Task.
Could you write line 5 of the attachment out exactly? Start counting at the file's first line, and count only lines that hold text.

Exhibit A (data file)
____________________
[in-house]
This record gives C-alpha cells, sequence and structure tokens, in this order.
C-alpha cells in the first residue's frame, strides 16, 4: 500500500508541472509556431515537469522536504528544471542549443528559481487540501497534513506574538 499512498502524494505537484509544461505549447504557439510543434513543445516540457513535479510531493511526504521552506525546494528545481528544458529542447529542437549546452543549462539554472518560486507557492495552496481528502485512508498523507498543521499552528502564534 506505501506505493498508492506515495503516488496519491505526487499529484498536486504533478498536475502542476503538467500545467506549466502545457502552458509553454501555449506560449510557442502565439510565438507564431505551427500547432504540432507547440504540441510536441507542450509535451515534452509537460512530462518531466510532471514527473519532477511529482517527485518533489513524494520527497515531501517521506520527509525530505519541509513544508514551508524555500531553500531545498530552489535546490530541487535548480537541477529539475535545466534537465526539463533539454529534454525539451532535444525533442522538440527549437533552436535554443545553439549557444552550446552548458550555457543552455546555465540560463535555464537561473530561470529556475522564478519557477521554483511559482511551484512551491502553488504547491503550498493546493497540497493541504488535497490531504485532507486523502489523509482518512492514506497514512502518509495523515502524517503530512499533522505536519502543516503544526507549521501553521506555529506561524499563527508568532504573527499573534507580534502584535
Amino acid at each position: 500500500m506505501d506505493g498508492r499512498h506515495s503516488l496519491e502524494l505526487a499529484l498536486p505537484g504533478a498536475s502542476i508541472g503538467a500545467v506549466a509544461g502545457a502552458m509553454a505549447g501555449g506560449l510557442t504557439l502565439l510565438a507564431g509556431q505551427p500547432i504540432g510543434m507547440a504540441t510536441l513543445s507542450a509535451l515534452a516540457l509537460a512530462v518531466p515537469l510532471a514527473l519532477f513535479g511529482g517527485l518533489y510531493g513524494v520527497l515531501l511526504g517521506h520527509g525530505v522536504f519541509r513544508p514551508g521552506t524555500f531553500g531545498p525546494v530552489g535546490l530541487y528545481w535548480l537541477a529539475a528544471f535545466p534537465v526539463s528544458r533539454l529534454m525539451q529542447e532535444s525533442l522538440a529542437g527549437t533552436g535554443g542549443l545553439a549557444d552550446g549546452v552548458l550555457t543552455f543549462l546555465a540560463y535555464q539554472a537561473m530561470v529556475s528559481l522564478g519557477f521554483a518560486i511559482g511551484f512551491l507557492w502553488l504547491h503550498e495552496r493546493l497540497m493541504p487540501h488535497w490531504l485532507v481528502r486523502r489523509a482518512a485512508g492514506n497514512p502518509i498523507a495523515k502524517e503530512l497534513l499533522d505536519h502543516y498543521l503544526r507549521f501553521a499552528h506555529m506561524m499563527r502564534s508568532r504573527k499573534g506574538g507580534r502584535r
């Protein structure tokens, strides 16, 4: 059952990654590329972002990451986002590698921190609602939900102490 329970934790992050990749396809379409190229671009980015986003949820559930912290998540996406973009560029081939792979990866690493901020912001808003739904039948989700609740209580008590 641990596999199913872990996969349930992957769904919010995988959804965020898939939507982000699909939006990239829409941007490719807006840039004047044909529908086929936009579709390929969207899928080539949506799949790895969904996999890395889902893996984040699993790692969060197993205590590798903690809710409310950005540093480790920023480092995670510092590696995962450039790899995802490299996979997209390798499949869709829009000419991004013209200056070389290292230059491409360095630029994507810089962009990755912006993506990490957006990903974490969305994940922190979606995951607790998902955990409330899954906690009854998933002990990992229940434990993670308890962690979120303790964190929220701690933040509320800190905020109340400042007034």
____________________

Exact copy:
């Protein structure tokens, strides 16, 4: 059952990654590329972002990451986002590698921190609602939900102490 329970934790992050990749396809379409190229671009980015986003949820559930912290998540996406973009560029081939792979990866690493901020912001808003739904039948989700609740209580008590 641990596999199913872990996969349930992957769904919010995988959804965020898939939507982000699909939006990239829409941007490719807006840039004047044909529908086929936009579709390929969207899928080539949506799949790895969904996999890395889902893996984040699993790692969060197993205590590798903690809710409310950005540093480790920023480092995670510092590696995962450039790899995802490299996979997209390798499949869709829009000419991004013209200056070389290292230059491409360095630029994507810089962009990755912006993506990490957006990903974490969305994940922190979606995951607790998902955990409330899954906690009854998933002990990992229940434990993670308890962690979120303790964190929220701690933040509320800190905020109340400042007034």